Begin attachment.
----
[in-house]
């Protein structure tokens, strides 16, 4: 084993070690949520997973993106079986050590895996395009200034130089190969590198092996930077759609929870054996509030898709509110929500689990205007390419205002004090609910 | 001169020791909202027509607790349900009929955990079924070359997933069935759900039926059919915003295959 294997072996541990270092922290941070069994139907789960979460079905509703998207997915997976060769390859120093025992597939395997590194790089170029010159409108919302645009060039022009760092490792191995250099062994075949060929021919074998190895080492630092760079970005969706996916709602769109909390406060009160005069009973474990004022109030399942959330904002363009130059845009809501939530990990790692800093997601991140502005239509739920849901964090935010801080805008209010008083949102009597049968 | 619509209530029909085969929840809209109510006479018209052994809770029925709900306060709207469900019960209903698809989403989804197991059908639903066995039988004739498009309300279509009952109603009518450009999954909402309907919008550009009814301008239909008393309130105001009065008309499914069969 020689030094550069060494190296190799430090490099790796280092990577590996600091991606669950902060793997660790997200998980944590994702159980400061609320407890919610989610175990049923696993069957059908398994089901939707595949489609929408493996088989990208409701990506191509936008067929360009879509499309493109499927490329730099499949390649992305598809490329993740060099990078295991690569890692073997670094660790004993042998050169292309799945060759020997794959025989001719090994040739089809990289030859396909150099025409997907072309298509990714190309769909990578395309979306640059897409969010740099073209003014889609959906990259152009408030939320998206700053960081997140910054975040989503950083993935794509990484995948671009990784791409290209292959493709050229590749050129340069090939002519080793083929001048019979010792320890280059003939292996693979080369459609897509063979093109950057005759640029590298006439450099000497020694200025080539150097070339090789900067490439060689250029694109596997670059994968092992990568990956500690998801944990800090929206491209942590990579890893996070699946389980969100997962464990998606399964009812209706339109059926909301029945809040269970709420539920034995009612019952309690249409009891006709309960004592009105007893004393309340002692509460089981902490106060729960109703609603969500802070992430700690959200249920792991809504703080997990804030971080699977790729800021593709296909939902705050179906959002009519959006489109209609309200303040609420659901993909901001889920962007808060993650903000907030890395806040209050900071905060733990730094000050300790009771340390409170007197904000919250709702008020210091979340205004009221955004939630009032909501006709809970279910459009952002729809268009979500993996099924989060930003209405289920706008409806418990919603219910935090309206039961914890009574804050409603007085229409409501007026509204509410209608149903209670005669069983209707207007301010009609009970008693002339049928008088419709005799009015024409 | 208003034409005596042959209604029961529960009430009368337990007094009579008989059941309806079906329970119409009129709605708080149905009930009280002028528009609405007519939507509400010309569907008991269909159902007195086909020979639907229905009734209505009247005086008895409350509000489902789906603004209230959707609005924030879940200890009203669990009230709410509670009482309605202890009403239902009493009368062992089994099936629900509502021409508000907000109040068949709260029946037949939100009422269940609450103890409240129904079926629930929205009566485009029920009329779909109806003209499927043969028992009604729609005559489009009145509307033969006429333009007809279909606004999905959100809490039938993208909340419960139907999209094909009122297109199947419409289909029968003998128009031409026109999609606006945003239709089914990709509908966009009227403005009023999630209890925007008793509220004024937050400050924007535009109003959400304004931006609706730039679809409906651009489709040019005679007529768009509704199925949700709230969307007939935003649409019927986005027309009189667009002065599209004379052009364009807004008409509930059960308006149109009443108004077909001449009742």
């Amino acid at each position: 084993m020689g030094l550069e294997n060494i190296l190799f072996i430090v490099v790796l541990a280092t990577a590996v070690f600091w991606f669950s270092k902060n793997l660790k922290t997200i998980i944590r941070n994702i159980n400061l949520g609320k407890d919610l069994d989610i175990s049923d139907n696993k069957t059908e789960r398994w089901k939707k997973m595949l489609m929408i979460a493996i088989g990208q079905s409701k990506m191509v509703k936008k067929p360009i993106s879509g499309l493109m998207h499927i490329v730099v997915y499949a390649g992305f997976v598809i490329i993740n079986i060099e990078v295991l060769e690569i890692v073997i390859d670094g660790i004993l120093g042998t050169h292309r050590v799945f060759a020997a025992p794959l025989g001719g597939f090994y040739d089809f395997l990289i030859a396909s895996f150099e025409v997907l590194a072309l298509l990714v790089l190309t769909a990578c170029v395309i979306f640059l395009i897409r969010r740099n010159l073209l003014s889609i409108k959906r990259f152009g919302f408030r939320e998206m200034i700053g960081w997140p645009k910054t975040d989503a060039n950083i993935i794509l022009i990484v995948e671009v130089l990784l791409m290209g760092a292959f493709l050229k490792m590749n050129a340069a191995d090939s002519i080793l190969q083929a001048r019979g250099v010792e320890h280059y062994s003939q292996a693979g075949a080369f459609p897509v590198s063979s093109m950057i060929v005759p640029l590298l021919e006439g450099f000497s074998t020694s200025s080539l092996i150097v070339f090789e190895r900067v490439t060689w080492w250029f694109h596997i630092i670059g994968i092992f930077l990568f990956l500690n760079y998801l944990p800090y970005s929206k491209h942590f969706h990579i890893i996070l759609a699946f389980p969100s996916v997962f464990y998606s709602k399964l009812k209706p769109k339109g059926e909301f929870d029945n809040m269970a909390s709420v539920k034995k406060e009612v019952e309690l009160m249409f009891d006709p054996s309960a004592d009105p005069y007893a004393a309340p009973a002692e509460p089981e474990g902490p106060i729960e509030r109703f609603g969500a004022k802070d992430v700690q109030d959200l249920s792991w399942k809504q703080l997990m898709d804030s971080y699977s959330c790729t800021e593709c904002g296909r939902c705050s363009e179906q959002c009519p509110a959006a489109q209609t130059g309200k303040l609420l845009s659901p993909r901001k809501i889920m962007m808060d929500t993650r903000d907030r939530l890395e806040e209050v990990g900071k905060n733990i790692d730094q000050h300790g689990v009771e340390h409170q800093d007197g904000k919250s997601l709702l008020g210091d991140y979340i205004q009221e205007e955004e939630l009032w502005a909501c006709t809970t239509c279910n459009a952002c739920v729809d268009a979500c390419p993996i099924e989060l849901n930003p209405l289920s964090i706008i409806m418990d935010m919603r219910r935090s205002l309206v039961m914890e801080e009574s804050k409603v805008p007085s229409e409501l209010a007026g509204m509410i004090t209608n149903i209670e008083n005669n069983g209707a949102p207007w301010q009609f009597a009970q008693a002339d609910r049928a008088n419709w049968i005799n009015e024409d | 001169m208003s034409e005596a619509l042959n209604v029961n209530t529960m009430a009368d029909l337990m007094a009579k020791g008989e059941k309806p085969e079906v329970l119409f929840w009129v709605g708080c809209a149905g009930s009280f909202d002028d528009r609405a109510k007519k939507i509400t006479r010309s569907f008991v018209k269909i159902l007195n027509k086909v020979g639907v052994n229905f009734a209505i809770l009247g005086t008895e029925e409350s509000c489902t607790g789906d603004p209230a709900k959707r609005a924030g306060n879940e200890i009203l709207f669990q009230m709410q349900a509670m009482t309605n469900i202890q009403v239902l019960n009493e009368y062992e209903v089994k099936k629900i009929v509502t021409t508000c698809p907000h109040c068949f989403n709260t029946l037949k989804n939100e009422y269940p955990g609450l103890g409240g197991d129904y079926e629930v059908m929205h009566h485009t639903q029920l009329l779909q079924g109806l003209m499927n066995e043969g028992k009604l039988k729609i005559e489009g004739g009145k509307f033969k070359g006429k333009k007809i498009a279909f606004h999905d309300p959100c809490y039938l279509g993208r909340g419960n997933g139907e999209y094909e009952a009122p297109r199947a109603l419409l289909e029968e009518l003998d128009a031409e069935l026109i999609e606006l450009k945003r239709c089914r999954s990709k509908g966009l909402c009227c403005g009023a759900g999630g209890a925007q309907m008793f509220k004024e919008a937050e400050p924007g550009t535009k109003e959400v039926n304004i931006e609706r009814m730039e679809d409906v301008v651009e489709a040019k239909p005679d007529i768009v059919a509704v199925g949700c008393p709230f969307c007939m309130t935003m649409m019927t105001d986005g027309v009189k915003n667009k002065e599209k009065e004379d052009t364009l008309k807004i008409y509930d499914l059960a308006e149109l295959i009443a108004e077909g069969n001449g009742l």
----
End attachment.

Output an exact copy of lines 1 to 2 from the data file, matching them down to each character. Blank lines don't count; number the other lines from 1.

[in-house]
């Protein structure tokens, strides 16, 4: 084993070690949520997973993106079986050590895996395009200034130089190969590198092996930077759609929870054996509030898709509110929500689990205007390419205002004090609910 | 001169020791909202027509607790349900009929955990079924070359997933069935759900039926059919915003295959 294997072996541990270092922290941070069994139907789960979460079905509703998207997915997976060769390859120093025992597939395997590194790089170029010159409108919302645009060039022009760092490792191995250099062994075949060929021919074998190895080492630092760079970005969706996916709602769109909390406060009160005069009973474990004022109030399942959330904002363009130059845009809501939530990990790692800093997601991140502005239509739920849901964090935010801080805008209010008083949102009597049968 | 619509209530029909085969929840809209109510006479018209052994809770029925709900306060709207469900019960209903698809989403989804197991059908639903066995039988004739498009309300279509009952109603009518450009999954909402309907919008550009009814301008239909008393309130105001009065008309499914069969 020689030094550069060494190296190799430090490099790796280092990577590996600091991606669950902060793997660790997200998980944590994702159980400061609320407890919610989610175990049923696993069957059908398994089901939707595949489609929408493996088989990208409701990506191509936008067929360009879509499309493109499927490329730099499949390649992305598809490329993740060099990078295991690569890692073997670094660790004993042998050169292309799945060759020997794959025989001719090994040739089809990289030859396909150099025409997907072309298509990714190309769909990578395309979306640059897409969010740099073209003014889609959906990259152009408030939320998206700053960081997140910054975040989503950083993935794509990484995948671009990784791409290209292959493709050229590749050129340069090939002519080793083929001048019979010792320890280059003939292996693979080369459609897509063979093109950057005759640029590298006439450099000497020694200025080539150097070339090789900067490439060689250029694109596997670059994968092992990568990956500690998801944990800090929206491209942590990579890893996070699946389980969100997962464990998606399964009812209706339109059926909301029945809040269970709420539920034995009612019952309690249409009891006709309960004592009105007893004393309340002692509460089981902490106060729960109703609603969500802070992430700690959200249920792991809504703080997990804030971080699977790729800021593709296909939902705050179906959002009519959006489109209609309200303040609420659901993909901001889920962007808060993650903000907030890395806040209050900071905060733990730094000050300790009771340390409170007197904000919250709702008020210091979340205004009221955004939630009032909501006709809970279910459009952002729809268009979500993996099924989060930003209405289920706008409806418990919603219910935090309206039961914890009574804050409603007085229409409501007026509204509410209608149903209670005669069983209707207007301010009609009970008693002339049928008088419709005799009015024409 | 208003034409005596042959209604029961529960009430009368337990007094009579008989059941309806079906329970119409009129709605708080149905009930009280002028528009609405007519939507509400010309569907008991269909159902007195086909020979639907229905009734209505009247005086008895409350509000489902789906603004209230959707609005924030879940200890009203669990009230709410509670009482309605202890009403239902009493009368062992089994099936629900509502021409508000907000109040068949709260029946037949939100009422269940609450103890409240129904079926629930929205009566485009029920009329779909109806003209499927043969028992009604729609005559489009009145509307033969006429333009007809279909606004999905959100809490039938993208909340419960139907999209094909009122297109199947419409289909029968003998128009031409026109999609606006945003239709089914990709509908966009009227403005009023999630209890925007008793509220004024937050400050924007535009109003959400304004931006609706730039679809409906651009489709040019005679007529768009509704199925949700709230969307007939935003649409019927986005027309009189667009002065599209004379052009364009807004008409509930059960308006149109009443108004077909001449009742």